A heartbroken pensioner has blasted “heavy-handed” police after officers stormed her home armed with riot shields and tasers to seize her “gentle little dog.”
Carole Roberts, 72, claims officers confiscated her beloved pet pooch Dylan under the Dangerous Dogs Act even though “he wouldn’t hurt a fly”.
She said 12 police officers turned up on her doorstep in Ronkswood, Worcester, to forcibly take Dylan on Friday (18/12).
West Mercia Police said the animal was seized as part of an investigation into an attack on another dog that left the animal so badly injured they had to be put down.
But the great-grandmother is adamant her Staffordshire Bull Terrier has been mistaken for another involved in the vicious mauling.
Carole, who has had Dylan since he was a puppy, says her dog has never bitten anything and even wagged his tail as the officers arrived to snatch him away.
She said “I feel really depressed. I feel suicidal. The dogs are my life.
“I know you will think I’m daft but I would sooner they took me away than my dogs.
“I was shouting and screaming. I was saying ‘you’re joking me!’ I was hysterical. There were two lady police officers with riot shields.”
Carole also accused officers of bruising her wrists while pulling her hands off a child gate as she tried to stop them taking Dylan away.
She added: “One of the officers had a Taser. They prised my hands off the child gate. They said ‘let go, let go, let go’
“I said ‘no, don’t take him’ I said ‘please let my wrists go’ They said ‘if you come in the front room and calm down and talk about it we won’t take him’.
“They promised me they wouldn’t take him if I calmed down.”
The police search warrant issued by Dudley Magistrates’ Court under the Dangerous Dogs Act 1991 describes a black dog with a large, muscular body.
But Carole says Dylan is small and brown with a patch of white on his coat and is always on the lead.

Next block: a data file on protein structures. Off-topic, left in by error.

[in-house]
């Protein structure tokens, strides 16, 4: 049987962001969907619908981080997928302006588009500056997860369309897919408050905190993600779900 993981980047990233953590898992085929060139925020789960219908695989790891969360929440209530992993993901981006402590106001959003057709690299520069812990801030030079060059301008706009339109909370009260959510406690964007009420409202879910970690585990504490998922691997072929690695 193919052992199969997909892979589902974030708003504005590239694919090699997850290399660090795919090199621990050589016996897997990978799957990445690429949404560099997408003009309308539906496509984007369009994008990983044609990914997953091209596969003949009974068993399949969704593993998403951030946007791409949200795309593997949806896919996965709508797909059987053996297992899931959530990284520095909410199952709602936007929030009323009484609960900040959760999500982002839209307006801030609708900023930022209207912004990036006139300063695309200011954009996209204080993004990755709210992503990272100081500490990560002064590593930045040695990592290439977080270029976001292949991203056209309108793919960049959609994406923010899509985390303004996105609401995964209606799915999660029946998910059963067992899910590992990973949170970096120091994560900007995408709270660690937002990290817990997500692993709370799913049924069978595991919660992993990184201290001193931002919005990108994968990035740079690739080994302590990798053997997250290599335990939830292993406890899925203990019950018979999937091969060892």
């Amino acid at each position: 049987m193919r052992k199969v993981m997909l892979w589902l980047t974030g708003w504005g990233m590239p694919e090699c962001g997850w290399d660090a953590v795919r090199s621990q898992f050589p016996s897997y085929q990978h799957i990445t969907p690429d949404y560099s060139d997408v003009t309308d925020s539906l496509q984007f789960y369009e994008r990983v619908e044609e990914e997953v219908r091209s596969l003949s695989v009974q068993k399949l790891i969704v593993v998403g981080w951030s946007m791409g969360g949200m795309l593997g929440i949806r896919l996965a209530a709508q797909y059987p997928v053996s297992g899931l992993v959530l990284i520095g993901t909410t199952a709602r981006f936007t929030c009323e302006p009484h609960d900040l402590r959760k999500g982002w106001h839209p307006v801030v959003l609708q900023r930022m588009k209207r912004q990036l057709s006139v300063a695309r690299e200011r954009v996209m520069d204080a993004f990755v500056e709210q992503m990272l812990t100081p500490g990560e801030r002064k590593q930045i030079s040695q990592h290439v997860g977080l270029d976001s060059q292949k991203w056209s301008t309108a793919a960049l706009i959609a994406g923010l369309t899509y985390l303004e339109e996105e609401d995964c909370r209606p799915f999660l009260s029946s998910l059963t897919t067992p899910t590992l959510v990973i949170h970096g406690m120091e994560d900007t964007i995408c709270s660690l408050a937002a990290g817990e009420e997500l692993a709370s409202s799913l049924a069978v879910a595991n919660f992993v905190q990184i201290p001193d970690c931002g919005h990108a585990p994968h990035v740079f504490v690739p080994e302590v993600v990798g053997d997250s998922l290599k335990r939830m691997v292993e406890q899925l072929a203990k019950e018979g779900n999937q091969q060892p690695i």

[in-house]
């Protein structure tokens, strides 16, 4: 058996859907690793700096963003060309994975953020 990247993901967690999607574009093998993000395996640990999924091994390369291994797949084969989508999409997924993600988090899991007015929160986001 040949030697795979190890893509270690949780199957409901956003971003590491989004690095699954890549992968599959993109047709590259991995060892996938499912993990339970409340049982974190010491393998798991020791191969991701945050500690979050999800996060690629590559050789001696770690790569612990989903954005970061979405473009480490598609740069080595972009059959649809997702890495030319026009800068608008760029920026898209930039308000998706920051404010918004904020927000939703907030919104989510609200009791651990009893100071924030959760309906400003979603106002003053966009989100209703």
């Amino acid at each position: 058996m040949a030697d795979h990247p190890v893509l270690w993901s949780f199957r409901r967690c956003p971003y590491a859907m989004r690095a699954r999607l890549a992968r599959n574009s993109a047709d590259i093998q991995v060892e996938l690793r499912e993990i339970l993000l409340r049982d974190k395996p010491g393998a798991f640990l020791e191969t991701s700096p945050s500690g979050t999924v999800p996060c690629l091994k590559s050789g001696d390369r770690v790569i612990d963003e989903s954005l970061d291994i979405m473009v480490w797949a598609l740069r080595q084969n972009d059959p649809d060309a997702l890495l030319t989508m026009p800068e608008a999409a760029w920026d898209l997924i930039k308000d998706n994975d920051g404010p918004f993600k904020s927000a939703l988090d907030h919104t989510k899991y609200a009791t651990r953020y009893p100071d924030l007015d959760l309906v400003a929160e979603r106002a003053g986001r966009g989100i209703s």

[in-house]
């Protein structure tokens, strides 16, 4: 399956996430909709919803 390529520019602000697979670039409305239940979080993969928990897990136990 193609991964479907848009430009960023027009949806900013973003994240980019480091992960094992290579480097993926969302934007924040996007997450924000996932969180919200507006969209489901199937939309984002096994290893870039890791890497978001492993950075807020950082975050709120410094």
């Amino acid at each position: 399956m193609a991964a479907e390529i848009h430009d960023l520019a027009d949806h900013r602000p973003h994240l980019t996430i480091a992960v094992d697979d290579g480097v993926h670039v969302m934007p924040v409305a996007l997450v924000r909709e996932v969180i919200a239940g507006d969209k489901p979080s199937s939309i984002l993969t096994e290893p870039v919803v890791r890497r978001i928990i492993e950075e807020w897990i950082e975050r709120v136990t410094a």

Police told Carole they wanted to speak to her husband because the owner of the dog they are after was a man.
But she says her husband John, 79, has been too ill to to walk the dog for two years because he is on dialysis three times a week.
She believes this has added to his stress, fearing her husband of 54 years will have another heart attack.
Carole says her other dog, Alfie, a French bulldog, is also pining away for Dylan and keeps looking around to see where he is.
She also says police have not told her where or how her dog is other than he is not eating.
She added: “He’s never been away from home before. I’m sick with worry.”
Inspector Andrew Holliday, of West Mercia Police, said: “In August we launched an investigation after a distraught dog owner contacted us after their beloved pet sadly had to be put down having been attacked by another dog.
“Matters around potentially dangerous dogs are taken seriously and it is only right that we carry out every potential line of enquiry.
“We attended an address as part of this investigation and this did result in the seizure of an animal to support the investigation.
“This weekend we have spoken to the family whose dog was seized with the aim of finding a way forward for them and to enable our investigation into the death of the other dog to continue unimpeded.
“When responding to an incident involving a suspected or potential dangerous dog we attend with dog protection shields as a precaution until we are satisfied there is no immediate risk to the public and the officers attending.
“It is also standard practice for specially trained dog handlers to attend, alongside investigating officers.”